Antibodies that enhance the SARS-CoV-2 infection (Arase Lab, in Cell)

A research group led by Professor Hisashi Arase at Osaka University find that infection with SARS-CoV-2 produces not only neutralizing antibodies that prevent infection, but also antibodies that enhance infection (infection-enhancing antibodies)


A research group from Osaka University led by Professor Hisashi Arase and consisting of researchers from the Research Institute for Microbial Diseases, the Institute for Protein Research, Immunology Frontier Research Center, the Center for Infectious Diseases, and the Graduate School of Medicine has discovered for the first time that both neutralizing antibodies that protect against infection as well as infection-enhancing antibodies that increase infectivity are produced after infection with SARS-CoV-2 by analyzing antibodies derived from COVID-19 patients.


Antibodies against the receptor binding site (RBD*1) of the SARS-CoV-2 spike protein play an important function as neutralizing antibodies that suppress SARS-CoV-2 infection by inhibiting its binding to the human receptor, ACE2*2. On the other hand, the function of antibodies against other sites of the spike protein was unknown.


“We found that when infection-enhancing antibodies bind to a specific site on the spike protein of SARS-CoV-2, the antibodies directly cause a conformational change in the spike protein, resulting in the increased infectivity of SARS-CoV-2. Neutralizing antibodies recognize the RBD, whereas infection-enhancing antibodies recognize specific sites of the N-terminal domain (NTD*3),” explains Professor Hisashi Arase. “Furthermore, the production of infection-enhancing antibodies attenuated the ability of neutralizing antibodies to prevent infection.”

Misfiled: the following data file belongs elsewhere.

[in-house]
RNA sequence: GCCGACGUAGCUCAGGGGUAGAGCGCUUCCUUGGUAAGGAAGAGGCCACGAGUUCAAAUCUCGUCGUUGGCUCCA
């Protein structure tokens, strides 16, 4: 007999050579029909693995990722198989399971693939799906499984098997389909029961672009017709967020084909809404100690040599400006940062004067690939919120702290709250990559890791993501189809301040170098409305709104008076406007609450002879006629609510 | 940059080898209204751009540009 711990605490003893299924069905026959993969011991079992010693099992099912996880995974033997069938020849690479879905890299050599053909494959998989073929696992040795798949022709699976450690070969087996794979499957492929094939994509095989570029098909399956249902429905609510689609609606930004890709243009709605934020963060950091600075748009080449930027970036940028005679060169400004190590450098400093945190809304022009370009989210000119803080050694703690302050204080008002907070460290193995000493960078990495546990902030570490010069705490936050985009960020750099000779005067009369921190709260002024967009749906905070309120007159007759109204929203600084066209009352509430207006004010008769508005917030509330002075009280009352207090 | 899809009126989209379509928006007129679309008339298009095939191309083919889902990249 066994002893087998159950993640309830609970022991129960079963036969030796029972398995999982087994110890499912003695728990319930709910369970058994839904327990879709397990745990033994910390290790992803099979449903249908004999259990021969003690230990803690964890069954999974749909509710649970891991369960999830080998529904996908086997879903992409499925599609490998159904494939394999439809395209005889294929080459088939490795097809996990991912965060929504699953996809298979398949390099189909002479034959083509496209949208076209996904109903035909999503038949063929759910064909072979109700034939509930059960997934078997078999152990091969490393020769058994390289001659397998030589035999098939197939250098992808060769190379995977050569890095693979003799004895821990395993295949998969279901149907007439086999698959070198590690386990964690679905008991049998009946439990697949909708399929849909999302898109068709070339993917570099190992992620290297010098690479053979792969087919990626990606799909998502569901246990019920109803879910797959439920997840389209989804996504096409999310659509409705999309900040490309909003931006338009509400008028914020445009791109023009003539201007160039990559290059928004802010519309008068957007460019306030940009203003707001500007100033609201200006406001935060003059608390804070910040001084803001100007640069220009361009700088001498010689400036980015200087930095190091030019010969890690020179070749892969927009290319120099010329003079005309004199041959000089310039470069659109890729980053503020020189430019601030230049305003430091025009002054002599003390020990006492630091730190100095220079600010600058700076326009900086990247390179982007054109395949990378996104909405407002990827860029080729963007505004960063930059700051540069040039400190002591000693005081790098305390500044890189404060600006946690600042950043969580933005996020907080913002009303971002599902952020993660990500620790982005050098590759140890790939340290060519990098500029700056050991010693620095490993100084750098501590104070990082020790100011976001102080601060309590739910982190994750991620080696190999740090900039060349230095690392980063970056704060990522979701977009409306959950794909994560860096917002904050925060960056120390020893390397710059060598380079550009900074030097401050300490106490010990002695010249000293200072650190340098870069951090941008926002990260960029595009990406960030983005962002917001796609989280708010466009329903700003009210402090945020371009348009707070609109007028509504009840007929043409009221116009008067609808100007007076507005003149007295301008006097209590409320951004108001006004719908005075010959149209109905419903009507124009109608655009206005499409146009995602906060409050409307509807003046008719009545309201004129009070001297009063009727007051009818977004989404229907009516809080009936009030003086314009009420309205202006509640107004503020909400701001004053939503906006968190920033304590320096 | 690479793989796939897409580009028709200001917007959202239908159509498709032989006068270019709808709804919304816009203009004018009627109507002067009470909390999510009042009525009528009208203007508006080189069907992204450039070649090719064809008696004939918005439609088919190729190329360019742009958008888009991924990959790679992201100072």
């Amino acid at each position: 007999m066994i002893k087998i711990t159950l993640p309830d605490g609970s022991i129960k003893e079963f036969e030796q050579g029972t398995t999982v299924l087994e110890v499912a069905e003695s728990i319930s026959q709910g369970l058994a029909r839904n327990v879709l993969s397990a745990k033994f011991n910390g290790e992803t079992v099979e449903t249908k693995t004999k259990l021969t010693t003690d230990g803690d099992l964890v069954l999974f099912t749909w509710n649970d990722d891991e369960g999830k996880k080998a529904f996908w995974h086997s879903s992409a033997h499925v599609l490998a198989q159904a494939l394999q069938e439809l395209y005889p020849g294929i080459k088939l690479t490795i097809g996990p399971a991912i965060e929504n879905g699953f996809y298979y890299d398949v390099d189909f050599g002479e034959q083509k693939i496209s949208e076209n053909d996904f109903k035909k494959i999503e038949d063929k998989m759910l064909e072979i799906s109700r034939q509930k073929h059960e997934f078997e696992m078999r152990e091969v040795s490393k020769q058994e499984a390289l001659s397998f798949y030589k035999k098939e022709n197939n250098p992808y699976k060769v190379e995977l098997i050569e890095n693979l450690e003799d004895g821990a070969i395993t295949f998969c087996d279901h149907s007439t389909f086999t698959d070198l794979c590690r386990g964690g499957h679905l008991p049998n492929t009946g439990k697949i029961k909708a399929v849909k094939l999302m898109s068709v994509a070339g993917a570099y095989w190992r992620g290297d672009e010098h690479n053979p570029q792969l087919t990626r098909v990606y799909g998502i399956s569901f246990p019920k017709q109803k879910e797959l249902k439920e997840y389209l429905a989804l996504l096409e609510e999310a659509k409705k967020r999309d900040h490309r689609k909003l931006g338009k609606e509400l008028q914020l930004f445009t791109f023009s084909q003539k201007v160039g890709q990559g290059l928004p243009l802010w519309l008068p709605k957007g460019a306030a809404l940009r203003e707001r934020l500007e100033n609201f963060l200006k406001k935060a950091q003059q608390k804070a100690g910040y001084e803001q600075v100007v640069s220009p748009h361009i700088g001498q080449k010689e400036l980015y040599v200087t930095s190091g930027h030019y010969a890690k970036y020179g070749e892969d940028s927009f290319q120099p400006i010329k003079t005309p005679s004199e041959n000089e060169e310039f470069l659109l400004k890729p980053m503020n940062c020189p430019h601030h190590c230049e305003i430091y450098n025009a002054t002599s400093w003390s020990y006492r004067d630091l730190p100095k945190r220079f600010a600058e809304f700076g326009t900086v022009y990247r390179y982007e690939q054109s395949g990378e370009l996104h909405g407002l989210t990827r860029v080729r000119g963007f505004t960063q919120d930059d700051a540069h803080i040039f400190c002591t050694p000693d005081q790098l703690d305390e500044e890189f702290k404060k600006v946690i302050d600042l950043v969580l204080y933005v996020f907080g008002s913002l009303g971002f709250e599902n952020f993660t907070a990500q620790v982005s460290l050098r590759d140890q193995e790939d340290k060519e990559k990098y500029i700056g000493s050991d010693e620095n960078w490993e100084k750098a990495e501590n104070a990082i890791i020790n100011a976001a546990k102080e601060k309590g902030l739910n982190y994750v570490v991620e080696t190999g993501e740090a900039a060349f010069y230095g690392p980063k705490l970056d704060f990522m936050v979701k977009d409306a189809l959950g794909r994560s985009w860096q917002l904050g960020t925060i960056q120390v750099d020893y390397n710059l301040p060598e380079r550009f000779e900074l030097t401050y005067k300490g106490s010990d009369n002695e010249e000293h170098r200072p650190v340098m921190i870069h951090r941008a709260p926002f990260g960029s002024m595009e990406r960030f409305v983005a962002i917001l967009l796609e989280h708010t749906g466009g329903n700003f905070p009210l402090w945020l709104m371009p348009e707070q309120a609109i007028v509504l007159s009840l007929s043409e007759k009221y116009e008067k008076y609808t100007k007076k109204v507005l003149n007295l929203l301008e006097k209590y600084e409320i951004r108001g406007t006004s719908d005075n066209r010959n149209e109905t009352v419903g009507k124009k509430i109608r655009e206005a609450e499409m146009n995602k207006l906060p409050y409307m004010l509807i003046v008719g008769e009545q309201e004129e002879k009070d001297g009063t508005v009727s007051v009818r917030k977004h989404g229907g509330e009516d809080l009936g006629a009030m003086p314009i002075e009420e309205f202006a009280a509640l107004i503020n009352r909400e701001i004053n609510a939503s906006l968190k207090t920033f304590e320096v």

Higher production of infection-enhancing antibodies was found in patients with severe COVID-19. It was also found that non-infected individuals may have small amounts of infection-enhancing antibodies.


Although the production of infection-enhancing antibodies may be involved in the development of severe disease, further analysis is required to ascertain whether they are actually involved in the exacerbation of infection in the body.


By analyzing the antibody titer of infection-enhancing antibodies, it may be possible to check for people who are prone to severe disease. The results of this research are also important for the development of vaccines that do not induce the production of infection-enhancing antibodies.


“It is important to analyze not only neutralizing antibodies but also infection-enhancing antibodies. In the future, it may be necessary to develop vaccines that do not induce the production of infection-enhancing antibodies, because infection-enhancing antibodies may be more effective against mutant strains in which neutralizing antibodies are not sufficiently effective,” says Professor Hisashi Arase.


Word explanation

*1: RBD (Receptor Binding Domain)

Receptor Binding Domain of SARS-CoV-2 spike protein binds to ACE2.Closed RBD does not bind to ACE2 but open form of RBD preferentially binds to ACE2. The infectivity enhancing antibodies induce open form of RBD.

*2: ACE2

Host cell surface receptor for SARS-CoV-2

*3: NTD (N-Terminal Domain)

N-Terminal Domain is located at N-terminus of spike protein but the function of NTD is not well known.


This article was published in Cell, on May 24, 2021.

Title: “An infectivity-enhancing site on the SARS-CoV-2 spike protein targeted by antibodies”

Authors: Yafei Liu, Wai Tuck Soh, Jun-ichi Kishikawa, Mika Hirose, Emi E. Nakayama, Songling Li, Miwa Sasai, Tatsuya Suzuki, Asa Tada, Akemi Arakawa, Sumiko Matsuoka, Kanako Akamatsu, Makoto Matsuda, Chikako Ono, Shiho Torii, Kazuki Kishida, Hui Jin, Wataru Nakai, Noriko Arase, Atsushi Nakagawa, Maki Matsumoto, Yukoh Nakazaki, Yasuhiro Shindo, Masako Kohyama, Keisuke Tomii, Koichiro Ohmura, Shiro Ohshima, Toru Okamoto, Masahiro Yamamoto, Hironori Nakagami, Yoshiharu Matsuura Atsushi Nakagawa, Takayuki Kato, Masato Okada, Daron M. Standley, Tatsuo Shioda, Hisashi Arase*(*Corresponding Author, Hisashi Arase)


  • SARS-CoV-2 infectivity is enhanced upon antibody binding to NTD. (Liu Y. et al., Cell 2021)